Monday, 1 October 2012

Inspiration and Dedication:

It’s been a busy summer and the rush is carrying on into term time! I finished working for the universities clearing team at the beginning of September which was great I had so much fun and met loads of great people. From there I jetted off to New York for my 21st birthday where I done loads of shopping (obviously!) and went to see all the sights. The most memorable part of my trip was taking the 9/11 World Trade Centre tour which I would like to share.

We started in the St Pauls Chapel where people would come to pay their respects and see all the memories of the lives lost on that day. The chapel was used as a place where the emergency services could come and rest, doctors would see to their wounds and strangers would come to offer their help by cooking for them and doing whatever they could.

We then went to the American Express headquarters within the World Financial Centre next to the World Trade Centre plot. Within here is a memorial piece for the 11 American Express employees who were working in one of the towers on that day and sadly lost their lives. The memorial consists of an 11 sided polygon pool with a name written on each side of the pool and in the water a few words chosen by their families engraved in the granite. There is a 600 lb crystal suspended above the pool held up by 11 strings with the strings going up to 11 spotlights in the ceiling. By each light is a hole where a droplet of water comes out at times and drops into the pool like tears. This is where the memorial got its’ name of the “11 Tears Memorial”. It was so peaceful a tranquil and a lovely thought from the American Express company to remember their fallen employees from that day.

We then went to the World Trade Centre Memorial Park where two giant water falls (called “footprints”) stand where the twin towers once stood. The water falls were so large it really put into perspective the size of the towers and the horror that occurred on that day. Around each water fall (the north and south), the names of everyone lost in that tower and been engraved around the edges so that families have a place to come to remember their loved ones by. It was so surreal to be standing on the ground where so much terror, panic and destruction was caused on that day and now we were standing at the water fall’s edge where it was like a mini heaven. I think having that feeling there is vital to the memory off all the people who lost their lives that tragic day as so many people were never found and they can be remembered as resting in one of the most peaceful places I have ever been in.

Around 3,000 people lost their lives that day with so many going back into the building to save others but never coming back out themselves. They deserve to be remembered for their courage, loyalty and dedication to their jobs, employees and country.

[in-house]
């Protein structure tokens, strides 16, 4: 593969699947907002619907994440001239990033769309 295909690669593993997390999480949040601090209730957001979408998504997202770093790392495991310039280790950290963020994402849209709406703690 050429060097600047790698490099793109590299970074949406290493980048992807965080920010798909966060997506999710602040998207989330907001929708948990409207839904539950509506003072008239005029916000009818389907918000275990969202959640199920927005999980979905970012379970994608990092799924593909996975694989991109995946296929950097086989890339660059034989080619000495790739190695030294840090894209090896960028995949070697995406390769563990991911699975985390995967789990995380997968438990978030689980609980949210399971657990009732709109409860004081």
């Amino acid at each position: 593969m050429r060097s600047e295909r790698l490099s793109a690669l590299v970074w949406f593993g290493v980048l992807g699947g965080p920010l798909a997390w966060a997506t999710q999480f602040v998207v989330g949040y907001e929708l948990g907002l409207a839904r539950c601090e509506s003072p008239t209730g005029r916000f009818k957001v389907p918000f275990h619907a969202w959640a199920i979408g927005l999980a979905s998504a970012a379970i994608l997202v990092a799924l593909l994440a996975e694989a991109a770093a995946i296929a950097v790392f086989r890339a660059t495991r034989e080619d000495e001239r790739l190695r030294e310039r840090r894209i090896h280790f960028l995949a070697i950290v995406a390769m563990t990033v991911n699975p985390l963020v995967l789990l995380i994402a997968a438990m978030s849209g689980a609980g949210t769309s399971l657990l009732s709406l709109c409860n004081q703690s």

From this tour and hearing about the emergency services, security guards, priest’s stories of their compassion for their jobs regardless of the situation they were put in made me take another look at myself and my compassion. The dedication they had for their jobs is something I admire to have in my future career and I am determined to use that compassion in my studies not just for my benefit, but for all those young people who were only just starting out and never got to show off their full potential because their lives got cut short by acts of terrorism.

I would like to leave you with the thought of how the Americans have interpreted that day.

The designer of the twin towers Minoru Yamasaki wanted the towers to symbolise “man’s humanity to man”. When the twin towers collapsed, New Yorker’s came from everywhere to pull together and help in every possible way they could. Whether that was cooking for the emergency services, helping with the clean up of the towers, helping to find survivors, help to try to find bodies to bring back to their loved ones or even if it was just to come and give some comfort to worried families.

And that’s how American’s remember that day. It’s not about the terror that was inflicted on them, but how the purpose of those towers stood strong and still does even in their absence.

Hearing the inspirational story from my tour guide who was there in an office close by on that day made me take a second look on life and how short it can be and that we should take every opportunity that comes along. I can certainly say it has changed my view on life and I hope you could find some inspiration from it no matter what it may be just like I did.

I recommend the documentary called 9/11 about the first fire fighters that were on the scene that morning, it was a real eye opener to the courage that can come out of people in times like that.

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